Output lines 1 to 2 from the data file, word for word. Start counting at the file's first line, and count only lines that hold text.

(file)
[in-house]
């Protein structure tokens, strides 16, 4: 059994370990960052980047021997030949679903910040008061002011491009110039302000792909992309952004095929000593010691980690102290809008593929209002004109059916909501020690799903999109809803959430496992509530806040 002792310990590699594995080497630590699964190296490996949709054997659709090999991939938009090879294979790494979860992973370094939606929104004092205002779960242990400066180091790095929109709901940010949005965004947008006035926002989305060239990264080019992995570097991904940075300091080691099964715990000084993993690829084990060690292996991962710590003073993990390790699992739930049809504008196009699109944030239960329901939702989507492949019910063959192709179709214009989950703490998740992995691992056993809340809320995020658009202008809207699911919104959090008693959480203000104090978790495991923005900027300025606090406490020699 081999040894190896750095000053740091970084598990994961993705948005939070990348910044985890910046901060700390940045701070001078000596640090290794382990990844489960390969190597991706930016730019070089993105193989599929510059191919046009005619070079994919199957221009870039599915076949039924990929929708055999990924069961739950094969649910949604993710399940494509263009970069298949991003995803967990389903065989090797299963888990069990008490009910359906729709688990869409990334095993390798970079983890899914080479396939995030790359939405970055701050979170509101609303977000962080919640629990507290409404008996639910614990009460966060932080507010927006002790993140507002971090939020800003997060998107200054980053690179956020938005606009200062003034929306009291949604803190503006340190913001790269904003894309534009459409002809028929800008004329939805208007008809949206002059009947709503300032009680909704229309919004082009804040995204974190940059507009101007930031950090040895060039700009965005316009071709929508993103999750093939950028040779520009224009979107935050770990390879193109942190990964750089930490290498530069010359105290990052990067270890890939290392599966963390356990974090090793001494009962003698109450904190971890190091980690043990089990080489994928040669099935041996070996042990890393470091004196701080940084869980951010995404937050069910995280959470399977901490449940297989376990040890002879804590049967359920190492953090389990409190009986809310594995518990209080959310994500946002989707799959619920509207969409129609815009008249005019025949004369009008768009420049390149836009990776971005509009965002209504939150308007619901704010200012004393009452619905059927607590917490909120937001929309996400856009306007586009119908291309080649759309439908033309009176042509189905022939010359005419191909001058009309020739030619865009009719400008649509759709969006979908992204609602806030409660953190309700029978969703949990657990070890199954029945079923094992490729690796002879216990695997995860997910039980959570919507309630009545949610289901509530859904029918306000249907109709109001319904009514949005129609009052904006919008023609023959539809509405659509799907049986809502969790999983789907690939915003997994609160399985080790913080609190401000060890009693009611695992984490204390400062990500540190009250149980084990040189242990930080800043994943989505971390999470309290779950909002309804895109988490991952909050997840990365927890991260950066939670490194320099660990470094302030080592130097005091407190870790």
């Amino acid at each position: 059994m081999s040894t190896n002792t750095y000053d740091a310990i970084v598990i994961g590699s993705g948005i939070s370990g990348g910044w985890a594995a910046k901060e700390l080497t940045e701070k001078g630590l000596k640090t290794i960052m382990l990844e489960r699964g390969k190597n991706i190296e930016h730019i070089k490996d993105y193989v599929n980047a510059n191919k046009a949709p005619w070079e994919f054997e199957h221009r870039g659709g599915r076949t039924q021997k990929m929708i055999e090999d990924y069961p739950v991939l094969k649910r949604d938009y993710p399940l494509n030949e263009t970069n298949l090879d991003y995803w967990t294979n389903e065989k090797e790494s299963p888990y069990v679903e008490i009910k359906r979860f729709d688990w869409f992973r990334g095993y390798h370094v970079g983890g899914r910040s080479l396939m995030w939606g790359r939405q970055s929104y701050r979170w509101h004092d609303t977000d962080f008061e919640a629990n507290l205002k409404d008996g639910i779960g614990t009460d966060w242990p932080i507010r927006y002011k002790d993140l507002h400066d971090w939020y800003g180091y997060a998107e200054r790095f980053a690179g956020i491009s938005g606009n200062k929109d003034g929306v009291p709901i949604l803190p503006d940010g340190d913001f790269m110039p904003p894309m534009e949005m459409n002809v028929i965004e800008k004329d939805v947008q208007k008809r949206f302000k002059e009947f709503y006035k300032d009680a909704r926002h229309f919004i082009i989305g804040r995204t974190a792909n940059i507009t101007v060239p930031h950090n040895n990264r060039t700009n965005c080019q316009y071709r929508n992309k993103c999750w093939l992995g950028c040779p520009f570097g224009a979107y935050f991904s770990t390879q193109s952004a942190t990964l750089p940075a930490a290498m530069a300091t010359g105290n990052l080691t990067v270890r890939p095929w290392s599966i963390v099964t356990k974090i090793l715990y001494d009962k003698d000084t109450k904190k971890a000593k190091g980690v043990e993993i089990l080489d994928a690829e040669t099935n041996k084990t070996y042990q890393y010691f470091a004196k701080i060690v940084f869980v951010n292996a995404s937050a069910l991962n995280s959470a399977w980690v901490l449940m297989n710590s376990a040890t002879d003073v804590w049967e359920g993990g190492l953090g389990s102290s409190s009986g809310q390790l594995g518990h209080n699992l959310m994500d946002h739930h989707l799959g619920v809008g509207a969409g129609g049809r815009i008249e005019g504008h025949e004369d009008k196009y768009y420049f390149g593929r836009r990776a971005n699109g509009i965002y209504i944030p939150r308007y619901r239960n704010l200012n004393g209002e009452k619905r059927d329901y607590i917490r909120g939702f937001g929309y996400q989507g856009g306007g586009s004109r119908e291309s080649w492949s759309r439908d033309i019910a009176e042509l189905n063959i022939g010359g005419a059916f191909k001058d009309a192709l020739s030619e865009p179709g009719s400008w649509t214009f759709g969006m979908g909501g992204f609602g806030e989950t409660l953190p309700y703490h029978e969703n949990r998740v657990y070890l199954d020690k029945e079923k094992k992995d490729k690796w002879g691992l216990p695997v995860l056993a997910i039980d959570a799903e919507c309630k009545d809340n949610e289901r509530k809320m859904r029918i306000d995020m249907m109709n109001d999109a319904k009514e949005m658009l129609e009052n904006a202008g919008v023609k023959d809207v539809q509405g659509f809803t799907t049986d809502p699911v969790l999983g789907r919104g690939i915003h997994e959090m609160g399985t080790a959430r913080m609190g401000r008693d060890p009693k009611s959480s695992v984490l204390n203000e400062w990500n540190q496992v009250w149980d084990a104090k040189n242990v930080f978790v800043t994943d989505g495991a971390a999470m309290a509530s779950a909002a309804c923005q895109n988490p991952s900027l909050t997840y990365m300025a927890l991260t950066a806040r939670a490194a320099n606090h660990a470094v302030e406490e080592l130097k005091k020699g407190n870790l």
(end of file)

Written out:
[in-house]
């Protein structure tokens, strides 16, 4: 059994370990960052980047021997030949679903910040008061002011491009110039302000792909992309952004095929000593010691980690102290809008593929209002004109059916909501020690799903999109809803959430496992509530806040 002792310990590699594995080497630590699964190296490996949709054997659709090999991939938009090879294979790494979860992973370094939606929104004092205002779960242990400066180091790095929109709901940010949005965004947008006035926002989305060239990264080019992995570097991904940075300091080691099964715990000084993993690829084990060690292996991962710590003073993990390790699992739930049809504008196009699109944030239960329901939702989507492949019910063959192709179709214009989950703490998740992995691992056993809340809320995020658009202008809207699911919104959090008693959480203000104090978790495991923005900027300025606090406490020699 081999040894190896750095000053740091970084598990994961993705948005939070990348910044985890910046901060700390940045701070001078000596640090290794382990990844489960390969190597991706930016730019070089993105193989599929510059191919046009005619070079994919199957221009870039599915076949039924990929929708055999990924069961739950094969649910949604993710399940494509263009970069298949991003995803967990389903065989090797299963888990069990008490009910359906729709688990869409990334095993390798970079983890899914080479396939995030790359939405970055701050979170509101609303977000962080919640629990507290409404008996639910614990009460966060932080507010927006002790993140507002971090939020800003997060998107200054980053690179956020938005606009200062003034929306009291949604803190503006340190913001790269904003894309534009459409002809028929800008004329939805208007008809949206002059009947709503300032009680909704229309919004082009804040995204974190940059507009101007930031950090040895060039700009965005316009071709929508993103999750093939950028040779520009224009979107935050770990390879193109942190990964750089930490290498530069010359105290990052990067270890890939290392599966963390356990974090090793001494009962003698109450904190971890190091980690043990089990080489994928040669099935041996070996042990890393470091004196701080940084869980951010995404937050069910995280959470399977901490449940297989376990040890002879804590049967359920190492953090389990409190009986809310594995518990209080959310994500946002989707799959619920509207969409129609815009008249005019025949004369009008768009420049390149836009990776971005509009965002209504939150308007619901704010200012004393009452619905059927607590917490909120937001929309996400856009306007586009119908291309080649759309439908033309009176042509189905022939010359005419191909001058009309020739030619865009009719400008649509759709969006979908992204609602806030409660953190309700029978969703949990657990070890199954029945079923094992490729690796002879216990695997995860997910039980959570919507309630009545949610289901509530859904029918306000249907109709109001319904009514949005129609009052904006919008023609023959539809509405659509799907049986809502969790999983789907690939915003997994609160399985080790913080609190401000060890009693009611695992984490204390400062990500540190009250149980084990040189242990930080800043994943989505971390999470309290779950909002309804895109988490991952909050997840990365927890991260950066939670490194320099660990470094302030080592130097005091407190870790």